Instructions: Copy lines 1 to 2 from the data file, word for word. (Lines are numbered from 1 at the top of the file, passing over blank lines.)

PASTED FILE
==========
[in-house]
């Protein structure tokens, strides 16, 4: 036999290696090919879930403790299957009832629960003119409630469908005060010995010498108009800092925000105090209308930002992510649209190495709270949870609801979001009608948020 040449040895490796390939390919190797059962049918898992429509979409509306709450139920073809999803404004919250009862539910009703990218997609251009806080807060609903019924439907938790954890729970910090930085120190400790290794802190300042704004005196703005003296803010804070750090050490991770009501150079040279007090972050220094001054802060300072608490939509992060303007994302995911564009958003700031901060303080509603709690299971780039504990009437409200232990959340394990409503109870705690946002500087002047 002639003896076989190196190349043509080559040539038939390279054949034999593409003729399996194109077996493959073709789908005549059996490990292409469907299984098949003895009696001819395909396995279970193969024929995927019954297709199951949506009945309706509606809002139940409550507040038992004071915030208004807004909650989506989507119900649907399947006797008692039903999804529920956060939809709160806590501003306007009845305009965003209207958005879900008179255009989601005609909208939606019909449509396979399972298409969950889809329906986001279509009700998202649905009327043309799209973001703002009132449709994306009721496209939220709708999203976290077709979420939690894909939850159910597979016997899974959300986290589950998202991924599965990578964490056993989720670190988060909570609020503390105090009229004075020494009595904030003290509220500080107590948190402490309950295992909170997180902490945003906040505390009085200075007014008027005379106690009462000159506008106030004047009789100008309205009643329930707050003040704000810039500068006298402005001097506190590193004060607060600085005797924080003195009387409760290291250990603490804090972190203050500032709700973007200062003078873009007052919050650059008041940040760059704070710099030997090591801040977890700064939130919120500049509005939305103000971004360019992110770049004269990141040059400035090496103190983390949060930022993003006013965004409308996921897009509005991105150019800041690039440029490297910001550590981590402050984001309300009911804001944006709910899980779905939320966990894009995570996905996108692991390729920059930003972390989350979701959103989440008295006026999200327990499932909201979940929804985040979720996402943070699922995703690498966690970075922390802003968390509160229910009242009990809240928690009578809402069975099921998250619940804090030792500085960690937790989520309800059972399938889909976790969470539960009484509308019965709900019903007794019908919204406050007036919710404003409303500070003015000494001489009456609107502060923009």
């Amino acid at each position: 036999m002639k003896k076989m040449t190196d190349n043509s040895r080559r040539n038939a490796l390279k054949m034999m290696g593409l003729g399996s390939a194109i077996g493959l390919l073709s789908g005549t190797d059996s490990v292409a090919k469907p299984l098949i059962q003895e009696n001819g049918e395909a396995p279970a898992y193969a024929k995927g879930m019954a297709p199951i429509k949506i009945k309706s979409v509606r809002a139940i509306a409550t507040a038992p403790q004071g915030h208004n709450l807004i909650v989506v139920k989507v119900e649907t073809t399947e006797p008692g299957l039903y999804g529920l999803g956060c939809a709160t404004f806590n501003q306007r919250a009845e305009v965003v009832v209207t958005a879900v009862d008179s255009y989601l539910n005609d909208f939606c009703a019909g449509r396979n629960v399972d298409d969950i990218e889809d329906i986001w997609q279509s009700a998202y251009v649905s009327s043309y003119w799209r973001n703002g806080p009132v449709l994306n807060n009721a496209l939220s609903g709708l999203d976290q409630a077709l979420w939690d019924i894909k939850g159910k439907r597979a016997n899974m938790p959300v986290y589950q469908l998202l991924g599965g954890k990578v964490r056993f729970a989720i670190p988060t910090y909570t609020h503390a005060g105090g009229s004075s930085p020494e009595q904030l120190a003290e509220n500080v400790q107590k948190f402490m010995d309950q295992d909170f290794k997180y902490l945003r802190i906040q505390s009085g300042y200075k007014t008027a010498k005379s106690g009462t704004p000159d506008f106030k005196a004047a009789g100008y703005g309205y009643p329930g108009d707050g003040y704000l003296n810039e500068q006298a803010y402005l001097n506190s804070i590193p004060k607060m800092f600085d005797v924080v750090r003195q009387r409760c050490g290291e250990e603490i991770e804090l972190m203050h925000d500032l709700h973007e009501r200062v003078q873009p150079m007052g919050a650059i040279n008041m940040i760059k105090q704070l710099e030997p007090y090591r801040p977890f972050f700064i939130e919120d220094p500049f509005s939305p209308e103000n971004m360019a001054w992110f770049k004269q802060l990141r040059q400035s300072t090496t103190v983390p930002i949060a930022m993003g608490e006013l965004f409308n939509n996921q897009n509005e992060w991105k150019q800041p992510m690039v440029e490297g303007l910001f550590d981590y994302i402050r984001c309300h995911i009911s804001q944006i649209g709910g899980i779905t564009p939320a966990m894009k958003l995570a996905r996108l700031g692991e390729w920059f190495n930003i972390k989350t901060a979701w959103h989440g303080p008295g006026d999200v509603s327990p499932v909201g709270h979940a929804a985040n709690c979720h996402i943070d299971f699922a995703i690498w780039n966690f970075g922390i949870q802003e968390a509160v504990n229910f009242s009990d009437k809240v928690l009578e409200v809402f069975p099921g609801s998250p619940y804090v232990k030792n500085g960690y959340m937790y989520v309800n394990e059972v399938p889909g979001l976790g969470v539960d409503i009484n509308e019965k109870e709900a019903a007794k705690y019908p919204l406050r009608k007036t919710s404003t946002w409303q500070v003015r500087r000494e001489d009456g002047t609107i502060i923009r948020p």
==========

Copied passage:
[in-house]
């Protein structure tokens, strides 16, 4: 036999290696090919879930403790299957009832629960003119409630469908005060010995010498108009800092925000105090209308930002992510649209190495709270949870609801979001009608948020 040449040895490796390939390919190797059962049918898992429509979409509306709450139920073809999803404004919250009862539910009703990218997609251009806080807060609903019924439907938790954890729970910090930085120190400790290794802190300042704004005196703005003296803010804070750090050490991770009501150079040279007090972050220094001054802060300072608490939509992060303007994302995911564009958003700031901060303080509603709690299971780039504990009437409200232990959340394990409503109870705690946002500087002047 002639003896076989190196190349043509080559040539038939390279054949034999593409003729399996194109077996493959073709789908005549059996490990292409469907299984098949003895009696001819395909396995279970193969024929995927019954297709199951949506009945309706509606809002139940409550507040038992004071915030208004807004909650989506989507119900649907399947006797008692039903999804529920956060939809709160806590501003306007009845305009965003209207958005879900008179255009989601005609909208939606019909449509396979399972298409969950889809329906986001279509009700998202649905009327043309799209973001703002009132449709994306009721496209939220709708999203976290077709979420939690894909939850159910597979016997899974959300986290589950998202991924599965990578964490056993989720670190988060909570609020503390105090009229004075020494009595904030003290509220500080107590948190402490309950295992909170997180902490945003906040505390009085200075007014008027005379106690009462000159506008106030004047009789100008309205009643329930707050003040704000810039500068006298402005001097506190590193004060607060600085005797924080003195009387409760290291250990603490804090972190203050500032709700973007200062003078873009007052919050650059008041940040760059704070710099030997090591801040977890700064939130919120500049509005939305103000971004360019992110770049004269990141040059400035090496103190983390949060930022993003006013965004409308996921897009509005991105150019800041690039440029490297910001550590981590402050984001309300009911804001944006709910899980779905939320966990894009995570996905996108692991390729920059930003972390989350979701959103989440008295006026999200327990499932909201979940929804985040979720996402943070699922995703690498966690970075922390802003968390509160229910009242009990809240928690009578809402069975099921998250619940804090030792500085960690937790989520309800059972399938889909976790969470539960009484509308019965709900019903007794019908919204406050007036919710404003409303500070003015000494001489009456609107502060923009």